This is what is going on with downloadable television at the moment. Although PVR ownership is growing there is still far too much money on the table for television executives to offer us anything compelling. Why innovate when there is still tons of dough to make in commercials and DVD sales? To offer us a truly compelling service would mean disrupting their current rich, but declining, revenue streams and they are still too lucrative at this point for them to do this. Unfortunately.

So what do they do instead? They offer us a bunch of very limited crap alternatives that people won’t end up using to pay lip service to the idea of video on demand. And whether it’s the crappy “start over” service from Time Warner (hey, it’s great, people can’t skip the ads) or a download service from Apple (but with expensive sucky low res versions of shows) or these two latest offerings from NBC (NBC’s service will only work with DirecTV DVRs, uh hello McFly) and CBS (their service will contain commercials), these are all stupid offerings that have no or limited appeal at best.

Perhaps Jobs will get a chance to eat the television executives’ lunch in the same way that he ate the music executives’ lunch, but my guess is that these guys are a little smarter the second time around. By the way, the music suit guys are pissed about this and are trying to figure out a way to jack the price up on Jobs and his customers as we speak.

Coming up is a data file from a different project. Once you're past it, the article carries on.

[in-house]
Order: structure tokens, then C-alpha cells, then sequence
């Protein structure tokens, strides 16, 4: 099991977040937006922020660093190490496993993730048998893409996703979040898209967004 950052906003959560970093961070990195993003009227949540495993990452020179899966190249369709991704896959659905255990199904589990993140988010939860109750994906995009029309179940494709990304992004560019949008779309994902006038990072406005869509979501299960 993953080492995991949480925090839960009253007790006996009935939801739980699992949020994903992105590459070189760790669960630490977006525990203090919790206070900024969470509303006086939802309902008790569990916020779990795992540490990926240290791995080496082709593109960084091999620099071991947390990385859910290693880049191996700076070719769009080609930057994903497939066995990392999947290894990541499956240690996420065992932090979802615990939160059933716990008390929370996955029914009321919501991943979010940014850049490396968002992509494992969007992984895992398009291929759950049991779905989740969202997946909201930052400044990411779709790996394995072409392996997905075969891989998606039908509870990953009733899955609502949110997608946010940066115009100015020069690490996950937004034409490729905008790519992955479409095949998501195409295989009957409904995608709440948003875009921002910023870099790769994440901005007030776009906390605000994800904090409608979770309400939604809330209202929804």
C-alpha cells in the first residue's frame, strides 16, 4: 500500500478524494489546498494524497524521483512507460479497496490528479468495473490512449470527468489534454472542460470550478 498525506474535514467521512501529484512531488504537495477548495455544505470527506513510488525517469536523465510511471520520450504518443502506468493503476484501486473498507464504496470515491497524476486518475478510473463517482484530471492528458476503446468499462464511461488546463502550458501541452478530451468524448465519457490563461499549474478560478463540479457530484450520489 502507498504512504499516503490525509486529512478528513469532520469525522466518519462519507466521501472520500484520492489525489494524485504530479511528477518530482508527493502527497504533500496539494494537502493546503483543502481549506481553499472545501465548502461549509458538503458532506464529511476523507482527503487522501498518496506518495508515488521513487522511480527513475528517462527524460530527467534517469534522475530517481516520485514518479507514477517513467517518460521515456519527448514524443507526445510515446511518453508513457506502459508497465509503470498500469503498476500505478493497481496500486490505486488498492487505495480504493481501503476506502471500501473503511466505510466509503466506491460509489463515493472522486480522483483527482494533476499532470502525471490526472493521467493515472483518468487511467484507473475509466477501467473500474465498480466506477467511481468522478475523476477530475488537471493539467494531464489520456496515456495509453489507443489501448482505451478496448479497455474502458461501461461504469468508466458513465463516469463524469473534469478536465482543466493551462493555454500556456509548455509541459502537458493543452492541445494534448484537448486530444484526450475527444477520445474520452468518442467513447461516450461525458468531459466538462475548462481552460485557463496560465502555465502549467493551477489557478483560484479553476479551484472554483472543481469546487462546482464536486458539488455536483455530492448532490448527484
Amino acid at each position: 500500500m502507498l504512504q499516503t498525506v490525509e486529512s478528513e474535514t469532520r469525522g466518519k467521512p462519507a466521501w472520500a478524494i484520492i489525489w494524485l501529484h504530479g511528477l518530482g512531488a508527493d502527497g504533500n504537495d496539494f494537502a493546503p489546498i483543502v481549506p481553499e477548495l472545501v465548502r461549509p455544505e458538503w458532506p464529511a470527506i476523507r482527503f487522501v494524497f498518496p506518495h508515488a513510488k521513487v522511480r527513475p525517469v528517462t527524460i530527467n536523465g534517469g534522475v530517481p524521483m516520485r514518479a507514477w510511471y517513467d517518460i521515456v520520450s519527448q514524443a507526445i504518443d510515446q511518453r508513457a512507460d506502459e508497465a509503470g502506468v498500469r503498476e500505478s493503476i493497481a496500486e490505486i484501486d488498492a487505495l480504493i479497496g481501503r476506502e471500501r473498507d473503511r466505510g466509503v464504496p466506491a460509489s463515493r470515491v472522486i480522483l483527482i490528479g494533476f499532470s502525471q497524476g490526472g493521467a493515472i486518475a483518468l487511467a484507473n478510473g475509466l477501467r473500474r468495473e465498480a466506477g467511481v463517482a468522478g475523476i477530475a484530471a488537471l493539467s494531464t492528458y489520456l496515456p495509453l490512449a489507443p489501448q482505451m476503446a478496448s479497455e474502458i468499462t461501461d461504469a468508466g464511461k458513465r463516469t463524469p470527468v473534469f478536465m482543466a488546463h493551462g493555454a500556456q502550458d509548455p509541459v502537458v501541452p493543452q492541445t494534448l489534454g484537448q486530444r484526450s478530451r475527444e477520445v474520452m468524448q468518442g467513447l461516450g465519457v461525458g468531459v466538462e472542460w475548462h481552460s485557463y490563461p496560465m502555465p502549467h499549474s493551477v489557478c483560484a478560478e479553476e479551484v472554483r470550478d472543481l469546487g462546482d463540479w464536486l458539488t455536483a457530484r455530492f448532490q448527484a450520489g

Meanwhile Hollywood stumbles along trying to eek out the last cent that they can get from their advertising empire and uses the same tactics that the music industry did to try and stall development of things like the CableCARD and other technological advances in PVR technology while utilizing the MPAA to wage political, PR and legal fights with consumers and hardware and software manufacturers.

Like we had our taste of free downloadable mp3s, we now too have our taste of free bittorent and PVRs (and it tastes damn good). The alternatives from Hollywood will be largely unsuccessful but will sit in place until at some point the last remaining nickel is eked out of the advertising commercials model. Only then might things get better — and in the meantime get ready for more of their stall tactics and political lobbying and PR fighting.

By the way, much of my thought in writing this article came from a podcast that I listened to yesterday on Inside Digital Media where Phil Leigh interviewed music industry attorney Steve Gordon. The podcast is a fascinating tour of the history of downloadable music from an industry insider’s perspective and I’d highly recommend it. Oh and I forgot to mention, I downloaded the podcast for free with no restrictions.

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  1. Anonymous says:

    You hit the proverbial nail on the head.

  2. Anonymous says:

    That was very well written! Things will be so much better once the music and TV industries realize you can’t make bits un-copyable, and that a new business model is needed.

    One thing’s for sure: a lot of middle-men and lawyers are going to be out of jobs, and they’re going to fight in the meantime to keep the status quo.

    Paul